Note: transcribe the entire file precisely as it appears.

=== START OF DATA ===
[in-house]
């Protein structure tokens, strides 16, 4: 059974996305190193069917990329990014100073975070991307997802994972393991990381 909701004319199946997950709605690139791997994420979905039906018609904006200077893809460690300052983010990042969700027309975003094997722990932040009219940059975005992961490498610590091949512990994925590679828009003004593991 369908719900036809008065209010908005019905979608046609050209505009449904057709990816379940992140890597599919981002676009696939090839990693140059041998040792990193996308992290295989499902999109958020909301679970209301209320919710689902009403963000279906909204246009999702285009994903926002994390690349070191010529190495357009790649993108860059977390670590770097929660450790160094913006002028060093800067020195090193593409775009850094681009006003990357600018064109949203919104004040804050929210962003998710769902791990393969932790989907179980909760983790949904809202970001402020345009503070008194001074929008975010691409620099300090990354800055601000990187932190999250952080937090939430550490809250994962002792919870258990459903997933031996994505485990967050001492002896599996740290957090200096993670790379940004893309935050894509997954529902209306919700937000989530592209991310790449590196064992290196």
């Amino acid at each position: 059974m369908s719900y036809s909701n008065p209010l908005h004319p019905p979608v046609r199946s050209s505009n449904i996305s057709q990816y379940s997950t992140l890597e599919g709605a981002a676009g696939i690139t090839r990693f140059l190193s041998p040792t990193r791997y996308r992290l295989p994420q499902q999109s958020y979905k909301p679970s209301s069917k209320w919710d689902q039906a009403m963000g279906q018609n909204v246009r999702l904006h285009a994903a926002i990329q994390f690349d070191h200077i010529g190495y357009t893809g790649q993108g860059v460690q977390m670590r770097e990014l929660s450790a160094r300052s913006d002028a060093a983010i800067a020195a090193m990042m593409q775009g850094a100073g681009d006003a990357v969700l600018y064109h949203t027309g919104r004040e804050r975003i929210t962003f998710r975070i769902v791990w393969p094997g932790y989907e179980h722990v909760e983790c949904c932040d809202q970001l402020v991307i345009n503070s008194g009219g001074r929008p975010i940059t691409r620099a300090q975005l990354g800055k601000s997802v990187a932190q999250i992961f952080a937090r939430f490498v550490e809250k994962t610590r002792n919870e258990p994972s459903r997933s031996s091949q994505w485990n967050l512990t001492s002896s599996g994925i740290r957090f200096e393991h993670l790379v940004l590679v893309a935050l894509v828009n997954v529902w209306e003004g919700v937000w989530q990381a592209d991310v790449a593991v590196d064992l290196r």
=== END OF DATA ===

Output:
[in-house]
């Protein structure tokens, strides 16, 4: 059974996305190193069917990329990014100073975070991307997802994972393991990381 909701004319199946997950709605690139791997994420979905039906018609904006200077893809460690300052983010990042969700027309975003094997722990932040009219940059975005992961490498610590091949512990994925590679828009003004593991 369908719900036809008065209010908005019905979608046609050209505009449904057709990816379940992140890597599919981002676009696939090839990693140059041998040792990193996308992290295989499902999109958020909301679970209301209320919710689902009403963000279906909204246009999702285009994903926002994390690349070191010529190495357009790649993108860059977390670590770097929660450790160094913006002028060093800067020195090193593409775009850094681009006003990357600018064109949203919104004040804050929210962003998710769902791990393969932790989907179980909760983790949904809202970001402020345009503070008194001074929008975010691409620099300090990354800055601000990187932190999250952080937090939430550490809250994962002792919870258990459903997933031996994505485990967050001492002896599996740290957090200096993670790379940004893309935050894509997954529902209306919700937000989530592209991310790449590196064992290196």
């Amino acid at each position: 059974m369908s719900y036809s909701n008065p209010l908005h004319p019905p979608v046609r199946s050209s505009n449904i996305s057709q990816y379940s997950t992140l890597e599919g709605a981002a676009g696939i690139t090839r990693f140059l190193s041998p040792t990193r791997y996308r992290l295989p994420q499902q999109s958020y979905k909301p679970s209301s069917k209320w919710d689902q039906a009403m963000g279906q018609n909204v246009r999702l904006h285009a994903a926002i990329q994390f690349d070191h200077i010529g190495y357009t893809g790649q993108g860059v460690q977390m670590r770097e990014l929660s450790a160094r300052s913006d002028a060093a983010i800067a020195a090193m990042m593409q775009g850094a100073g681009d006003a990357v969700l600018y064109h949203t027309g919104r004040e804050r975003i929210t962003f998710r975070i769902v791990w393969p094997g932790y989907e179980h722990v909760e983790c949904c932040d809202q970001l402020v991307i345009n503070s008194g009219g001074r929008p975010i940059t691409r620099a300090q975005l990354g800055k601000s997802v990187a932190q999250i992961f952080a937090r939430f490498v550490e809250k994962t610590r002792n919870e258990p994972s459903r997933s031996s091949q994505w485990n967050l512990t001492s002896s599996g994925i740290r957090f200096e393991h993670l790379v940004l590679v893309a935050l894509v828009n997954v529902w209306e003004g919700v937000w989530q990381a592209d991310v790449a593991v590196d064992l290196r």